6. Move—the best speakers are passionate and passion means movement. Move around the stage / floor. Move your arms, your face, your eyebrows. Communicate with your body not just your words / slides.
7. Look at your audience—engage them through eye contact. Don’t pick a spot at the back of the room / hall and drift off. Sometimes this is hard if you’re speaking on a lit stage but you can still make people out. After a while you can have some fun with this: I like to pick out those yet to be convinced (you’ll spot them through body language—the ones with their arms crossed and sitting back in their seat—once you have them coming forward and sitting on the edge of their chairs and nodding their heads you know you’re onto a winner).
8. Bullets kill people—well maybe in this case it’s attention. People can read faster in their heads than you can read it out loud. The only words I use in my presentations are the titles for each slide. This directs my talk. They act as cues for the topics or a point I want to convey. The underline comes from the images/video plus the story weaved around it.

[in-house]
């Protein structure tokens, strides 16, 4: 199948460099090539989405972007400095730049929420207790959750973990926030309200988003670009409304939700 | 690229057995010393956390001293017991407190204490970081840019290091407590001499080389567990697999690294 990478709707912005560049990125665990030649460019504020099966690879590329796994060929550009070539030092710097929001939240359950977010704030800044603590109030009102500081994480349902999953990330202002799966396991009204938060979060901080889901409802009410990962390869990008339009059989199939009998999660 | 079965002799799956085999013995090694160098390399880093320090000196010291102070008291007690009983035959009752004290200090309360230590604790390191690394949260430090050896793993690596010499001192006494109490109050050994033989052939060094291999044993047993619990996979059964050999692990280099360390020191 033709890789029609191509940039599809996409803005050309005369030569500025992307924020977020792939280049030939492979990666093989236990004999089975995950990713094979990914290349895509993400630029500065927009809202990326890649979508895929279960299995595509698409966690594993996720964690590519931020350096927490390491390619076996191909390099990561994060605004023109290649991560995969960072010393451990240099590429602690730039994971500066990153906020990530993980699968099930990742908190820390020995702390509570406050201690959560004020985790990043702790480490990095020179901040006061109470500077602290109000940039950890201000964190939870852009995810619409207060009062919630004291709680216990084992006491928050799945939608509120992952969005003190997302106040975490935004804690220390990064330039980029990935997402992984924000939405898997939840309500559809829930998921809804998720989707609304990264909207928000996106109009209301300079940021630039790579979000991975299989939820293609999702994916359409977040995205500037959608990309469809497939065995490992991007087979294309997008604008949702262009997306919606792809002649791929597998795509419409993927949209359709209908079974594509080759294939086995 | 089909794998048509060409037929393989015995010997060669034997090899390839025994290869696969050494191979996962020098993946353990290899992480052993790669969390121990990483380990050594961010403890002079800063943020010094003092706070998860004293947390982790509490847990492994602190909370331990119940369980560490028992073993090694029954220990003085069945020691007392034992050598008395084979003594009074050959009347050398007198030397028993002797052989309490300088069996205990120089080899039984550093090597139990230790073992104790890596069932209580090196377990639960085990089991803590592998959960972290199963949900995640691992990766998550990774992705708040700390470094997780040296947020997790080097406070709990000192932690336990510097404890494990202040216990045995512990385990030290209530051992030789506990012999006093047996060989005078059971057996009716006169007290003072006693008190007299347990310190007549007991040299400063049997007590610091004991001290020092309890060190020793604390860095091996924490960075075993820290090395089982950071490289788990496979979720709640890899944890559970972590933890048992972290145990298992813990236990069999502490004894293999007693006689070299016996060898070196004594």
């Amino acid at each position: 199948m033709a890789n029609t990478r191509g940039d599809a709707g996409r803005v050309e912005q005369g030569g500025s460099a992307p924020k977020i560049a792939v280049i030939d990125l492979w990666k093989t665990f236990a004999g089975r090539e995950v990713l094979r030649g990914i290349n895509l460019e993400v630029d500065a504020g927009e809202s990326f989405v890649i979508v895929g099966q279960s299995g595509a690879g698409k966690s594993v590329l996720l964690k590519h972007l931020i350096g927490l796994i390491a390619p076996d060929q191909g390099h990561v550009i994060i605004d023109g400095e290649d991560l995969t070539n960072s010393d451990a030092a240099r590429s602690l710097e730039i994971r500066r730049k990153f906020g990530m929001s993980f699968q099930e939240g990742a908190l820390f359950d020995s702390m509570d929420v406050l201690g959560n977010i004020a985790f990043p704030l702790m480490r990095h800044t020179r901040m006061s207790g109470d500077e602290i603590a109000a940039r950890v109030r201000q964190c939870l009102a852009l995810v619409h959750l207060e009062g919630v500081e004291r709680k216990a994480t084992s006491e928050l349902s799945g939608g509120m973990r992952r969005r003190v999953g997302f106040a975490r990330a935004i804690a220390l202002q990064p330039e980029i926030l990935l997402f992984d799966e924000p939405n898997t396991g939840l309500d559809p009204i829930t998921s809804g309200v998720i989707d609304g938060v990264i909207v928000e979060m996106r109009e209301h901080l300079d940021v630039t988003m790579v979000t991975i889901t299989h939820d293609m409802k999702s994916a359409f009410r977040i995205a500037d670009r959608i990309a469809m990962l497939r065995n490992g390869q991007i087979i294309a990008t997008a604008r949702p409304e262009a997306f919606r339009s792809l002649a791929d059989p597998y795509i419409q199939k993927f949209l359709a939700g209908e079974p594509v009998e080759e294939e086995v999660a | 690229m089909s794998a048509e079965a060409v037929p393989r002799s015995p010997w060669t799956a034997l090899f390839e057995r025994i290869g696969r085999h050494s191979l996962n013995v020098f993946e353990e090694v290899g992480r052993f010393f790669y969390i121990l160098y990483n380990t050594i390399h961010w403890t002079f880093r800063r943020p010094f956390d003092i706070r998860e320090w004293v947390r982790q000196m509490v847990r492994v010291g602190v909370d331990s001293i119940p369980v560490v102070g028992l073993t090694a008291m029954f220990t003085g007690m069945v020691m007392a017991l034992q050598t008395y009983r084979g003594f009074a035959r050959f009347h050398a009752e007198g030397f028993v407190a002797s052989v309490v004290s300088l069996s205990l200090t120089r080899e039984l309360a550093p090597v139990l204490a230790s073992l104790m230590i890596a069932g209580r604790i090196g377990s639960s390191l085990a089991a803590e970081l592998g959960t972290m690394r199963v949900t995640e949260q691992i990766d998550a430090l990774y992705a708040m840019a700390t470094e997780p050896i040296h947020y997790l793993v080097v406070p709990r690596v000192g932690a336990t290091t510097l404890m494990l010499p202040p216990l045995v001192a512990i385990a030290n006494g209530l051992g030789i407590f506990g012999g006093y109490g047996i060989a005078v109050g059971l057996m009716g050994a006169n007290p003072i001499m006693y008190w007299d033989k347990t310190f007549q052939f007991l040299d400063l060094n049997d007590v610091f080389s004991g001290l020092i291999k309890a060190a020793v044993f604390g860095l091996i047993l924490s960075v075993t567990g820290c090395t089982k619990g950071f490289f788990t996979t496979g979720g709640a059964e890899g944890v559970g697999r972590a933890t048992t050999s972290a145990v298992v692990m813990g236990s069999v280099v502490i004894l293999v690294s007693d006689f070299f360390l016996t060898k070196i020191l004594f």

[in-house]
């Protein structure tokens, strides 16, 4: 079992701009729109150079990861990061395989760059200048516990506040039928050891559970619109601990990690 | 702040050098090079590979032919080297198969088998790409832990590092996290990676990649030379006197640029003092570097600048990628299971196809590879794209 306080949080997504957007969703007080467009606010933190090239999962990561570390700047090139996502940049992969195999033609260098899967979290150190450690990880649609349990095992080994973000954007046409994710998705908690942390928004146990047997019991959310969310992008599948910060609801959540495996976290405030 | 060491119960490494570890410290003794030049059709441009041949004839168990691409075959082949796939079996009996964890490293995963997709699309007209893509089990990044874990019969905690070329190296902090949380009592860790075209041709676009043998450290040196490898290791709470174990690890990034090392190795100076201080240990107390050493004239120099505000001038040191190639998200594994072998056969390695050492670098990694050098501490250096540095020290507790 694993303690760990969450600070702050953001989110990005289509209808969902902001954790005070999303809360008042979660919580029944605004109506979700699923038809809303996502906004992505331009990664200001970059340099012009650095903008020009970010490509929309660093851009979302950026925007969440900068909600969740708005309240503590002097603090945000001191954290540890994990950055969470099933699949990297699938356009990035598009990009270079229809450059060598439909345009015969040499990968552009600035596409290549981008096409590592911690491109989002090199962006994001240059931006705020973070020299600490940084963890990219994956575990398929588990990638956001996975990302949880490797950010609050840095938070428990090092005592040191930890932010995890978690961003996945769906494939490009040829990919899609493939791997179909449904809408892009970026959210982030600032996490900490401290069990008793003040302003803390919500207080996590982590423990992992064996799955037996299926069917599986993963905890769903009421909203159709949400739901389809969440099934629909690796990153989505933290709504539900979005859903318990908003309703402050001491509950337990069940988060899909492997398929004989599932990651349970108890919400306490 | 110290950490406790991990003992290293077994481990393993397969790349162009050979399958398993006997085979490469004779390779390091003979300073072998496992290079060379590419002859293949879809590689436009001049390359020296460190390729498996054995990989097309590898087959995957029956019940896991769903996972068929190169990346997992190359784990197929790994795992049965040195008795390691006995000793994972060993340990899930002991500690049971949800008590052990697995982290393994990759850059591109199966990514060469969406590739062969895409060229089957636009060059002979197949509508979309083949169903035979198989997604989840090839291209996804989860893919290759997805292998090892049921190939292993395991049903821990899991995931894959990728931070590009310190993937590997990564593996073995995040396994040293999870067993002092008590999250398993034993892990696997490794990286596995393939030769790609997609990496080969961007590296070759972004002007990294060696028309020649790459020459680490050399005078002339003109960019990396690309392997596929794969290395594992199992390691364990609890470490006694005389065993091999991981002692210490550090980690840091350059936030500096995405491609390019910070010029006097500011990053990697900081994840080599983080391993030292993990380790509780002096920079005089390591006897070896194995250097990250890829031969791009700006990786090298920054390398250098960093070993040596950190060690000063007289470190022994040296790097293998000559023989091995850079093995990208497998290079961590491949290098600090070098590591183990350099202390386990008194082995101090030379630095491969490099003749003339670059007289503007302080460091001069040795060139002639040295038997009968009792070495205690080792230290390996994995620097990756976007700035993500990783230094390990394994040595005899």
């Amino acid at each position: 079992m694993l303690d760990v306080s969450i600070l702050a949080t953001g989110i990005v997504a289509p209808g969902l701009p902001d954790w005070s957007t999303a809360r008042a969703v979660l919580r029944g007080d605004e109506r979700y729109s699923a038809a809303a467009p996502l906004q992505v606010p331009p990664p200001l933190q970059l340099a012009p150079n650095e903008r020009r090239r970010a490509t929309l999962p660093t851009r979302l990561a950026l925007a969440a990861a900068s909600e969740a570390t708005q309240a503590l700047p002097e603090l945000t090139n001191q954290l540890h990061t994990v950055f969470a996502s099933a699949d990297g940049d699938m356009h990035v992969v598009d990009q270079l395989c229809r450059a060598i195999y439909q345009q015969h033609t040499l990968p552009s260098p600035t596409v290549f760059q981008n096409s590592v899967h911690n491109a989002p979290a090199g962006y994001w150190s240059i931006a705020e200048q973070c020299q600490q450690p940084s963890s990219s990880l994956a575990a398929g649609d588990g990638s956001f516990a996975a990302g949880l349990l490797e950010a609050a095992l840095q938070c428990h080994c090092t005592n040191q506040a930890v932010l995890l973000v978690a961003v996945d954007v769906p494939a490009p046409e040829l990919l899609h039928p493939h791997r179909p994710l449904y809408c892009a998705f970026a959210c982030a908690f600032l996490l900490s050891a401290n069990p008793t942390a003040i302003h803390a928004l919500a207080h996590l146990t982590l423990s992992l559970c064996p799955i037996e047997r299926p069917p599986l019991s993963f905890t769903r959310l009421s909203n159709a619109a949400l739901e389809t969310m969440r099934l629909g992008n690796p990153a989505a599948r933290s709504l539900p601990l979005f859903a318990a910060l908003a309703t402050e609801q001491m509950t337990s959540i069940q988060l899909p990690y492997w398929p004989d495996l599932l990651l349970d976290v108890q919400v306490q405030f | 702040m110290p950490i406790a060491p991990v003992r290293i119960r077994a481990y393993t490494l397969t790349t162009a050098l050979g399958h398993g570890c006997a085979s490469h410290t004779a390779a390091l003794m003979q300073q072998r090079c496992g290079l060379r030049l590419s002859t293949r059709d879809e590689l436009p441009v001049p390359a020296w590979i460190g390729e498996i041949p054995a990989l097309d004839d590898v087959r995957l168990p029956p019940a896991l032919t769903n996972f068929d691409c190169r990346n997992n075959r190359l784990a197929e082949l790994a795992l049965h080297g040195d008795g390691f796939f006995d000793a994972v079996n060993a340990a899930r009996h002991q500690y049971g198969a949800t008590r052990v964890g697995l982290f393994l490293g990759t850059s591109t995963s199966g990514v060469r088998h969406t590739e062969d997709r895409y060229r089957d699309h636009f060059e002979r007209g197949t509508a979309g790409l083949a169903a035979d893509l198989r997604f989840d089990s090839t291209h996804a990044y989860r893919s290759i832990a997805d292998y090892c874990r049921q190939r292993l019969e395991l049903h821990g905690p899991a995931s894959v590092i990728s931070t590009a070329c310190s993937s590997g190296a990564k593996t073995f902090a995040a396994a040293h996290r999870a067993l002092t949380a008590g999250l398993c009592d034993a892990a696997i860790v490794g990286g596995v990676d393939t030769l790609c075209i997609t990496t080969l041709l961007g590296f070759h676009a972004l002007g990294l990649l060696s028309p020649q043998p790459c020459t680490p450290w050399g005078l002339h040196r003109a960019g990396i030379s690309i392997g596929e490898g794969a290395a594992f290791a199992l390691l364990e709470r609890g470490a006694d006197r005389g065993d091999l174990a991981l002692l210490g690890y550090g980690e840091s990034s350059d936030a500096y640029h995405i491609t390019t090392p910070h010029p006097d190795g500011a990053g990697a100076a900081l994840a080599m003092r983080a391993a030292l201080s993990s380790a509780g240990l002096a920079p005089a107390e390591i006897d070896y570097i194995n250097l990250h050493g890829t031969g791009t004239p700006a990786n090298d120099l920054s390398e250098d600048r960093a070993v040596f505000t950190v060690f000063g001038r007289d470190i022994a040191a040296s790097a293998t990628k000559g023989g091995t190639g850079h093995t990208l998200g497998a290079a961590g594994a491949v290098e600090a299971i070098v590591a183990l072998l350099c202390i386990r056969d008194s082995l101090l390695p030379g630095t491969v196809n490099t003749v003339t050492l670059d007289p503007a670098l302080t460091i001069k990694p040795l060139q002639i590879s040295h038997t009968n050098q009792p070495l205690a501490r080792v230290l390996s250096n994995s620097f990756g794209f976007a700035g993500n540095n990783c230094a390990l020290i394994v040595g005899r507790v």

9. Fool your nerves—those damn butterflies can turn into courage-eating moths which can eat you from the inside out. Trick them. The emotional and physiological response to fear is exactly the same as when you’re excited. Tell yourself it’s not nerves but positive anticipation and after a while you will create an ingrained learned response.
10. Enjoy it—if you don’t have fun speaking then don’t do it. There are other ways to promote yourself or spread your message.
As stated, all of the above work for me—they might not work for you. Then again they could.
Do they help or hinder? Agree / disagree?
20 thoughts on “My Top Ten Speaking Tips”
Great tips DK.
I find moving about enables me to hide the nerves. If I am nervous etc moving about and using arms and gestures makes me forget I’m a bit shaky. Using the energy to perform instead of letting it build.
I also look to the audience to find that first nod of recognition when I start, when I have it confidence soars.